George Harrison, along with them other Beatles, was another one who greatly popularized the notion of LSD to a generation of youth.  People forget, in 1965 and 1966, the Beatles had an audience primarily of millions of prepubescent little kids.  Then, just a year later, they’re singing songs exstoling  the magical (as well as mystical and mysterious) virtues of LSD.  I remember as a 10 year old boy watching the Beatles Saturday Morning Cartoon Show,  and there were the cartoon Lads, singing “Tomorrow Never Knows.”  The lyrics taken practically word-for-word from Dr. Timothy Leary’s “The Psychedelic Experience”  — which he wrote as a How-To-Take-An-LSD-Trip guide.  Which is exactly how John Lennon intended the song . . . .   Nowadays, we’ve banned the Joe Camel cartoon character out of concern that it might influence children to smoke Camel cigarettes.  And yet, very little consideration was given to the potentially tragic aspects of the Beatles singing their LSD hymns to an audience of millions of kiddies.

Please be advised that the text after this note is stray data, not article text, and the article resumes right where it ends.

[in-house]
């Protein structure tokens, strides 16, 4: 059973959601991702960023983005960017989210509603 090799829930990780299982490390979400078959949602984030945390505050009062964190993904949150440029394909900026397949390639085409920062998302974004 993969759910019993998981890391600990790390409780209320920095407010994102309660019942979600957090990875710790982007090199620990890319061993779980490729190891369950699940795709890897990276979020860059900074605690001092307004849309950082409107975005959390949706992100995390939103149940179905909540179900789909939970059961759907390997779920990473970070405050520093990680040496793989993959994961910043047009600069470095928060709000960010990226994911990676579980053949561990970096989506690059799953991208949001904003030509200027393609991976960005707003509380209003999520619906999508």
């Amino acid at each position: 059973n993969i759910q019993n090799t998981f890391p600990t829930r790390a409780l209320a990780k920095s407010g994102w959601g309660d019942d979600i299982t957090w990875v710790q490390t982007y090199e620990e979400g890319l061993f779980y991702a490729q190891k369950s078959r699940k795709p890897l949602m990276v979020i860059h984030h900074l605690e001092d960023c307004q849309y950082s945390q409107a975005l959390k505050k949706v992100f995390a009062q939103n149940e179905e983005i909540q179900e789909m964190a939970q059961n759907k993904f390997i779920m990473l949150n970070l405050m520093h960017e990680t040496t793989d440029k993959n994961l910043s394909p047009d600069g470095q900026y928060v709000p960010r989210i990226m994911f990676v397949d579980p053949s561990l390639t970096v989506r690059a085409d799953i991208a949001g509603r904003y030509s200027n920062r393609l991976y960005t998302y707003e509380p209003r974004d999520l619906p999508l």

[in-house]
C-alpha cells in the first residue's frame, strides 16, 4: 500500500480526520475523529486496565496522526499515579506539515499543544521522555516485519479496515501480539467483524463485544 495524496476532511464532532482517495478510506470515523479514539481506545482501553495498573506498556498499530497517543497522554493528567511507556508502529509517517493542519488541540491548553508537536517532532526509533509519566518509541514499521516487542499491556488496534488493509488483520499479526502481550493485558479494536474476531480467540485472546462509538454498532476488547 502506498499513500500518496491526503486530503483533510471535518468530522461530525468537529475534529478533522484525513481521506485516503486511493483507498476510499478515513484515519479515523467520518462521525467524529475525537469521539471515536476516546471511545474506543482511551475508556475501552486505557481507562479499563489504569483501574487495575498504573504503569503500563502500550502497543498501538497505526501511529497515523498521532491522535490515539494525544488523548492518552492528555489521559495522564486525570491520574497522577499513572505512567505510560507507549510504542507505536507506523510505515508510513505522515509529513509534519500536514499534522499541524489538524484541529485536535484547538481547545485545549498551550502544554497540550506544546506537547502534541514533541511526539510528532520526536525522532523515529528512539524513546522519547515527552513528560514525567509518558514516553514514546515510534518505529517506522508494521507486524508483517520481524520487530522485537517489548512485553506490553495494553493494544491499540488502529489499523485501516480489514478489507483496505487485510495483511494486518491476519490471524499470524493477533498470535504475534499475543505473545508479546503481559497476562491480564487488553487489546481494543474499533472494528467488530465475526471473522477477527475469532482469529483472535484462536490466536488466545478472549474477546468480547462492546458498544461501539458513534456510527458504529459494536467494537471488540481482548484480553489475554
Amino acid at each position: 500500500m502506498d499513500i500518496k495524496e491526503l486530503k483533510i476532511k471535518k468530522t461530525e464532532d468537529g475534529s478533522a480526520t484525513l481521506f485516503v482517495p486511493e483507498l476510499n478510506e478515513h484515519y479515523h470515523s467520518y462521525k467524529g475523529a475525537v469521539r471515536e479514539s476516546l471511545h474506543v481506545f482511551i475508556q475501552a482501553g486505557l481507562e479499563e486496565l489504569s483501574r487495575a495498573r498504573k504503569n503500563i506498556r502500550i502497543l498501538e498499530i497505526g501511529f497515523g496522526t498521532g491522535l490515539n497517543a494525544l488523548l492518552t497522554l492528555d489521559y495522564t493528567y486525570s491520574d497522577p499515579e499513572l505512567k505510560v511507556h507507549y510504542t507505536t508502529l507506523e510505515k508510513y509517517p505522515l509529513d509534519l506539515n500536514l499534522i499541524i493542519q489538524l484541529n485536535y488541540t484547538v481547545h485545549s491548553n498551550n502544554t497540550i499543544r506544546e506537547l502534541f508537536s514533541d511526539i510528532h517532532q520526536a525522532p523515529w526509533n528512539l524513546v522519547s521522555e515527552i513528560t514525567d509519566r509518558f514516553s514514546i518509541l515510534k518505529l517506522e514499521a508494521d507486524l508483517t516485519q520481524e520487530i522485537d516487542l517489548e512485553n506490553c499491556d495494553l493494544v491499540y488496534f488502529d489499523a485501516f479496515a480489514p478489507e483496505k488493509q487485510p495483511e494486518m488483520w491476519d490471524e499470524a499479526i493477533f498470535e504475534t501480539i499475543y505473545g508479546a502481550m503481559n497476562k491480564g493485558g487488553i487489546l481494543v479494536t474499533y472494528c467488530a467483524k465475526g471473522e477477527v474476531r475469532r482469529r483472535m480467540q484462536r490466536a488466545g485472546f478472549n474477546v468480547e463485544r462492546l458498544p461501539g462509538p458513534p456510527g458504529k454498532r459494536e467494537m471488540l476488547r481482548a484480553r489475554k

After John Lennon’s murder in 1980 (by a guy my age who went nuts partially from gobbling down LSD by the handful back when he was a budding 14-year–old Beatlemaniac grooving to the Magical Mystery trip) George Harrison famously opined:  “This would have never happened if John had stayed in England.”  Shortly after, another Beatles-obsessed nut came within inches of murdering George in his English mansion.  Which no doubt contributed to George’s premature demise at age 58.